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In late 2013, a 19-year-old girl named Aqsa Mahmood said goodbye to her parents in Glasgow and slipped away from home. The next time they heard from her, she was crossing the Syrian border to join the Islamic State. When her father begged her to come back, she said, "I will see you on the day of judgment." Three months later, she married an IS fighter.

Aqsa (who now calls herself Umm Layth) has become one of the Islamic State's chief recruiters. Her targets are ardent girls from across the Western world who dream of marrying an IS fighter. She tells them that the hardest part is leaving home – but that Allah requires it.

Three such girls, ages 15 and 16, left Britain last week. At least one is thought to have been in touch with Aqsa. They were last spotted in Istanbul, waiting for a bus to Syria. Several Canadian girls have disappeared too, including two from Quebec. One of Aqsa's besties is a 20-year-old Canadian who has adopted the name Umm Haritha. Aqsa has posted pictures of the two of them online, in identical head-to-toe black.

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The IS groupies weren't radicalized in the mosque but in their bedrooms, via Facebook, Twitter, Tumblr and other social media. Private messaging makes it easy for them to make personal contact with women like Aqsa. Everything they need to know is on the Internet – how to talk your way through the border, what life will be like in your new home (plenty of housework), even what to pack (boots and a solar adapter for your Android when the electricity fails).

Islamic State fangirls now number in the thousands, although just a few dozen have made it to Syria so far. What strikes you about these girls is how normal they were. They came from moderate religious backgrounds and did extremely well in school. They wanted to be humanitarians and make the world a better place. They were the apples of their devastated parents' eyes. They seemed to be role models for successful integration.

What could tempt a smart young woman to join a band of murderous fanatics who brutally oppress women, crucify their enemies and use mass rape as a weapon of war?

The answer is a mix of passionate idealism, combined with the absolutist world view of a convert and the desire to belong to something greater than themselves. Plus hormones. There is a transgressive thrill to the idea of marriage to a violent warrior. Some IS heartthrobs have acquired devoted bands of female followers who want nothing more than to submit to them and have their babies. "Messianic fervour, millenarianism and magnetism can whip up female hormones alarmingly," wrote Yasmin Alibhai Brown in The Independent.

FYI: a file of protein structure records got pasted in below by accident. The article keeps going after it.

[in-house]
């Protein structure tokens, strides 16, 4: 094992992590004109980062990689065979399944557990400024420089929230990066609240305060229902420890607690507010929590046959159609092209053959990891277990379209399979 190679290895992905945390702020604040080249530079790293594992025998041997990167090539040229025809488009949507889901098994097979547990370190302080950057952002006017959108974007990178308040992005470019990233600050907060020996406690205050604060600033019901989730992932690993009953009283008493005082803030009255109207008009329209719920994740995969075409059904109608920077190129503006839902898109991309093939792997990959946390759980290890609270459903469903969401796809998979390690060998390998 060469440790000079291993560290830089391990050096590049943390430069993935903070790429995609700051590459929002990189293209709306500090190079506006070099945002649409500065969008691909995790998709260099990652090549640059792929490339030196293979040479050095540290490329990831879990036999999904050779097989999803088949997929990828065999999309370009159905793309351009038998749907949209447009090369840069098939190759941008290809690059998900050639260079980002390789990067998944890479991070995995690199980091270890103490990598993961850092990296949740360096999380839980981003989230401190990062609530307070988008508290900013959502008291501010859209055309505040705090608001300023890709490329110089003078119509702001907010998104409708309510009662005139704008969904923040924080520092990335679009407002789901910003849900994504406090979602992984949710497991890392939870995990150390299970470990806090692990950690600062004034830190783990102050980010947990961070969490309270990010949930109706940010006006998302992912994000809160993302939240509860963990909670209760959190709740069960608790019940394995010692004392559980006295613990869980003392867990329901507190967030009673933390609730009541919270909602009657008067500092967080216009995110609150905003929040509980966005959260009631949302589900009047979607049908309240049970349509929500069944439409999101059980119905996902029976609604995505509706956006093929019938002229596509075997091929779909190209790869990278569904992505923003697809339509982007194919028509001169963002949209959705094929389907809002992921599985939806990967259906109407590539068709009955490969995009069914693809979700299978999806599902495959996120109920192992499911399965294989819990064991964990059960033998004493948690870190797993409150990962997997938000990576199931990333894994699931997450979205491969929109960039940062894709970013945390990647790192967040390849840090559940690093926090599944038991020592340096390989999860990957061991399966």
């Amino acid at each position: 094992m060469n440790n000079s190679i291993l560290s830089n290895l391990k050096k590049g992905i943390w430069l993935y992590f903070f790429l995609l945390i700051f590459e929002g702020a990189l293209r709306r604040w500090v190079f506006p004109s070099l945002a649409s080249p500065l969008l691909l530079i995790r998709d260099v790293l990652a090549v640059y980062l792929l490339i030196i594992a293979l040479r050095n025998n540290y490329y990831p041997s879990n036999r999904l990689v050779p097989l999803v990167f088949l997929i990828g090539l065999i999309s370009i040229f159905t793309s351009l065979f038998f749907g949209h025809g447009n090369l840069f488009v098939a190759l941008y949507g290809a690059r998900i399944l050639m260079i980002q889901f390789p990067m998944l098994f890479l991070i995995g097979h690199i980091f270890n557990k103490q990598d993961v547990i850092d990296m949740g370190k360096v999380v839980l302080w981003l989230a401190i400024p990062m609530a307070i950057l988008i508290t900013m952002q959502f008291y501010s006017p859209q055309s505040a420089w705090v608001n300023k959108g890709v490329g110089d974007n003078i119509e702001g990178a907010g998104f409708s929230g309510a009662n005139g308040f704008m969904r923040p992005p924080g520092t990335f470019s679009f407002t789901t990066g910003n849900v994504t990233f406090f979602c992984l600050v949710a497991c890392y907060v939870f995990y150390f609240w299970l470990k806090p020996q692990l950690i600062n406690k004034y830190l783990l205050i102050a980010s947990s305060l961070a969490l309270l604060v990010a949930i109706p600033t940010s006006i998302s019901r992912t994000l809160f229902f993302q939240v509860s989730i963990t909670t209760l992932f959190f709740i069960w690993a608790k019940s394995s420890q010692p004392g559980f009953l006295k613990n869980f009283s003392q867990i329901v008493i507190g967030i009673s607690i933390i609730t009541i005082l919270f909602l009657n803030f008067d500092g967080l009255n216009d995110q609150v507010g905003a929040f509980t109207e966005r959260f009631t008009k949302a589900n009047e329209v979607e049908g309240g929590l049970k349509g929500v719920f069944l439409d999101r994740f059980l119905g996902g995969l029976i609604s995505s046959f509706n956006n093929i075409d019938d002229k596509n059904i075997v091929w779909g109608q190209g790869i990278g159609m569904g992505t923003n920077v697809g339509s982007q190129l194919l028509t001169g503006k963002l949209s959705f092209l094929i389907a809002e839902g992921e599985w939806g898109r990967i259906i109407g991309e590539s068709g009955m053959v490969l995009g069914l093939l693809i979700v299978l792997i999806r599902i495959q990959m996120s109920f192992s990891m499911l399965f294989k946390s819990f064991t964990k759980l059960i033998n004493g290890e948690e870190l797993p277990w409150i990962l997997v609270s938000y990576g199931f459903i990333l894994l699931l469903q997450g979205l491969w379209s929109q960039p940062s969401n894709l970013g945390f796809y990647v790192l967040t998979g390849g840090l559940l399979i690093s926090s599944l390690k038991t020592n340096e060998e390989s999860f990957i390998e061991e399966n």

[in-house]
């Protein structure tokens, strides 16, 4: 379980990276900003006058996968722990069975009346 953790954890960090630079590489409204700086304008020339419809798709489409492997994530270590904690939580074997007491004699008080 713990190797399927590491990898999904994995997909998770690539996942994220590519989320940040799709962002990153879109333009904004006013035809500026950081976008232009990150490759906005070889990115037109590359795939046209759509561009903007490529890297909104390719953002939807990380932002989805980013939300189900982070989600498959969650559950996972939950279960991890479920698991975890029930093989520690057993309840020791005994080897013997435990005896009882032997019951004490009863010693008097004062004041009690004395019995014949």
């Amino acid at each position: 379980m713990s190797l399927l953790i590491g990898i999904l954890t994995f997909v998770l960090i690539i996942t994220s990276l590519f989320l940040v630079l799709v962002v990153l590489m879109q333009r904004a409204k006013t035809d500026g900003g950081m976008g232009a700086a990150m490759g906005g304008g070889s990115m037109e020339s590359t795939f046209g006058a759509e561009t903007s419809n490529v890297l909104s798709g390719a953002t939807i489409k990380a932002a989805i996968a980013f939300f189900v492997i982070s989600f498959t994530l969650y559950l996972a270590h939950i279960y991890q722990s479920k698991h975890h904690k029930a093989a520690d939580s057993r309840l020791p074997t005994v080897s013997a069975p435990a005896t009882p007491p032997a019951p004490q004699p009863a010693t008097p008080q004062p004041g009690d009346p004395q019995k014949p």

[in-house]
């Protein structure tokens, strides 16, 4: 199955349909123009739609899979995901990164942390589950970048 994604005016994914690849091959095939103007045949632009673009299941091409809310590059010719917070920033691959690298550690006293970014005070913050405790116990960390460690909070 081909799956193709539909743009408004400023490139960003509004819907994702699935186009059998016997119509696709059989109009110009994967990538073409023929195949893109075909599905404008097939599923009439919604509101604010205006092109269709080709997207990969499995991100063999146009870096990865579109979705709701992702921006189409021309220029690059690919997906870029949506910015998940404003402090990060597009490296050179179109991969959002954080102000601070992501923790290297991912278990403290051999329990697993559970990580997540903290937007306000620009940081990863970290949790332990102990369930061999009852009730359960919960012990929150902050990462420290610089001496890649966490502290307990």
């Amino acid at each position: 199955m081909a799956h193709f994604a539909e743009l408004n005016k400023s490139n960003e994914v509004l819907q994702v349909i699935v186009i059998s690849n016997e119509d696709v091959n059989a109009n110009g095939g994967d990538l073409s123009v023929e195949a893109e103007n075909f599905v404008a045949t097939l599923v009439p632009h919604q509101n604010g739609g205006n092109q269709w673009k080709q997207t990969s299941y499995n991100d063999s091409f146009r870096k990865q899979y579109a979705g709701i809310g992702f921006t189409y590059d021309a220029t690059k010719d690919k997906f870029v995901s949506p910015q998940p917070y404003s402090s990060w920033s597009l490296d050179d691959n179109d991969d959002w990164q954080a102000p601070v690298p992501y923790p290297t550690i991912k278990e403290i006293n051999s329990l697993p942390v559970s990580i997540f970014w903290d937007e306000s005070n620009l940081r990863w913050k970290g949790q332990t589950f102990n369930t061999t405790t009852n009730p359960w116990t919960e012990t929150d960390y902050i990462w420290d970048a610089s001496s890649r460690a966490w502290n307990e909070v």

Besides, the romance of jihad seems a lot more exciting than studying for your accounting degree. "There's a lot of that kind of mentality," Melanie Smith, who is in touch with hundreds of IS groupies, told the Daily Mail. "It's laziness, really."

It's tempting to see these young women as innocent, naive dupes. But that would be a mistake. The Islamic State's extreme self-publicized violence cannot possibly escape their notice. And the sisterhood in Syria give the brutality their wholehearted support. "OMG … Gut-wrenchingly awesome," tweeted one female recruit after she saw a video showing the beheading of 18 Christians. "More beheadings, please," tweeted another.

The flow of female recruits is picking up, and it's hard to see how to turn it off. You can't turn off social media, and you can't police a girl 24 hours a day. You'd hope that once they discover the harsh reality of life as jihadi brides, they would regret their choices and long to come back. But Ms. Smith says she has yet to be in touch with anyone who has regrets. "They see it as emigrating to a better life," she told the Guardian. "They say they feel free."

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